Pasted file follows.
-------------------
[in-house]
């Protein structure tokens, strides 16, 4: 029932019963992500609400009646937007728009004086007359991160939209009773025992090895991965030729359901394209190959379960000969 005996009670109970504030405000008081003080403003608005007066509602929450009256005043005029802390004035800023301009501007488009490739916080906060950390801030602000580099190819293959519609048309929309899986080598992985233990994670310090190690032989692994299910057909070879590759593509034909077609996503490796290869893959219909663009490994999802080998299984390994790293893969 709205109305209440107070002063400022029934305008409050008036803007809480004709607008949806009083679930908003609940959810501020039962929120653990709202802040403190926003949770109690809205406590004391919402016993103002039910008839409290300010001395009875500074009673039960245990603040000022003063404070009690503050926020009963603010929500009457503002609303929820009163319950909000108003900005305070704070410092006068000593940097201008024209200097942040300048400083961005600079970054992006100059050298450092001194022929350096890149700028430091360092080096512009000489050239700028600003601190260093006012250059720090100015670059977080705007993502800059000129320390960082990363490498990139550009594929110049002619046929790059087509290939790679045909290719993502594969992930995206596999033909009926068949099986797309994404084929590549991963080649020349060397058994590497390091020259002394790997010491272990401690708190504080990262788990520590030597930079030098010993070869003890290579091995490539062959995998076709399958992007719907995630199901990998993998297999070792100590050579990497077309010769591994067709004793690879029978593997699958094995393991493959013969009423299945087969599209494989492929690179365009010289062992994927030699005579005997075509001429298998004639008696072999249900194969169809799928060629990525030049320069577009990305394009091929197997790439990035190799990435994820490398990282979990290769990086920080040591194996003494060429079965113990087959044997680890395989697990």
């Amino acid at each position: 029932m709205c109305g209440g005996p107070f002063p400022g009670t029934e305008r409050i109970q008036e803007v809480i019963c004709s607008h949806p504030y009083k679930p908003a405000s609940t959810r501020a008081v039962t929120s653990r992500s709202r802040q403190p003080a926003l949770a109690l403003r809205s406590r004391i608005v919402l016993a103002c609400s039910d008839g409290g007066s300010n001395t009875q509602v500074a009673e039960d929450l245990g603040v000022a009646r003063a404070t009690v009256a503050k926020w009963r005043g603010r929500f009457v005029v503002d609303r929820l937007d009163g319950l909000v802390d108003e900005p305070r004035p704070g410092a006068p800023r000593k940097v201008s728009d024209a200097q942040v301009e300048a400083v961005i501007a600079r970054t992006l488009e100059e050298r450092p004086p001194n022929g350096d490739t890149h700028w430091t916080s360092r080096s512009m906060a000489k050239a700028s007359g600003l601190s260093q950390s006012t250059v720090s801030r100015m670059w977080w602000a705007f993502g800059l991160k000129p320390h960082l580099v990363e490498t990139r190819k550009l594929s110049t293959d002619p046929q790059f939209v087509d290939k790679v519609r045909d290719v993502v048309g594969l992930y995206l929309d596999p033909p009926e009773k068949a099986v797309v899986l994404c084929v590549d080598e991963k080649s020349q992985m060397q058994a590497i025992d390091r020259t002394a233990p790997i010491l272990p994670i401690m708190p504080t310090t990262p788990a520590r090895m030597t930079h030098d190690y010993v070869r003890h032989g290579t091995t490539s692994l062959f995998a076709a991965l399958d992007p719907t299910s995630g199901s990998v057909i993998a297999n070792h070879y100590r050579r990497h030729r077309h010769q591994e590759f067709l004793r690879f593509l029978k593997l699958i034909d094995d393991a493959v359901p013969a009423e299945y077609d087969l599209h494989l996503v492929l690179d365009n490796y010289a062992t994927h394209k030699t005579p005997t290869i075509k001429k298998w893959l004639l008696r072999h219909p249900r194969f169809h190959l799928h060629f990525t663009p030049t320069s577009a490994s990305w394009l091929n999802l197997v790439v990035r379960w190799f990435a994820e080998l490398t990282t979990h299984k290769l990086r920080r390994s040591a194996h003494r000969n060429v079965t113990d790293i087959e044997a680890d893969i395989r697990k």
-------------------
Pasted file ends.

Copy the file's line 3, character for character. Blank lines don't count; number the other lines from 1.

């Amino acid at each position: 029932m709205c109305g209440g005996p107070f002063p400022g009670t029934e305008r409050i109970q008036e803007v809480i019963c004709s607008h949806p504030y009083k679930p908003a405000s609940t959810r501020a008081v039962t929120s653990r992500s709202r802040q403190p003080a926003l949770a109690l403003r809205s406590r004391i608005v919402l016993a103002c609400s039910d008839g409290g007066s300010n001395t009875q509602v500074a009673e039960d929450l245990g603040v000022a009646r003063a404070t009690v009256a503050k926020w009963r005043g603010r929500f009457v005029v503002d609303r929820l937007d009163g319950l909000v802390d108003e900005p305070r004035p704070g410092a006068p800023r000593k940097v201008s728009d024209a200097q942040v301009e300048a400083v961005i501007a600079r970054t992006l488009e100059e050298r450092p004086p001194n022929g350096d490739t890149h700028w430091t916080s360092r080096s512009m906060a000489k050239a700028s007359g600003l601190s260093q950390s006012t250059v720090s801030r100015m670059w977080w602000a705007f993502g800059l991160k000129p320390h960082l580099v990363e490498t990139r190819k550009l594929s110049t293959d002619p046929q790059f939209v087509d290939k790679v519609r045909d290719v993502v048309g594969l992930y995206l929309d596999p033909p009926e009773k068949a099986v797309v899986l994404c084929v590549d080598e991963k080649s020349q992985m060397q058994a590497i025992d390091r020259t002394a233990p790997i010491l272990p994670i401690m708190p504080t310090t990262p788990a520590r090895m030597t930079h030098d190690y010993v070869r003890h032989g290579t091995t490539s692994l062959f995998a076709a991965l399958d992007p719907t299910s995630g199901s990998v057909i993998a297999n070792h070879y100590r050579r990497h030729r077309h010769q591994e590759f067709l004793r690879f593509l029978k593997l699958i034909d094995d393991a493959v359901p013969a009423e299945y077609d087969l599209h494989l996503v492929l690179d365009n490796y010289a062992t994927h394209k030699t005579p005997t290869i075509k001429k298998w893959l004639l008696r072999h219909p249900r194969f169809h190959l799928h060629f990525t663009p030049t320069s577009a490994s990305w394009l091929n999802l197997v790439v990035r379960w190799f990435a994820e080998l490398t990282t979990h299984k290769l990086r920080r390994s040591a194996h003494r000969n060429v079965t113990d790293i087959e044997a680890d893969i395989r697990k």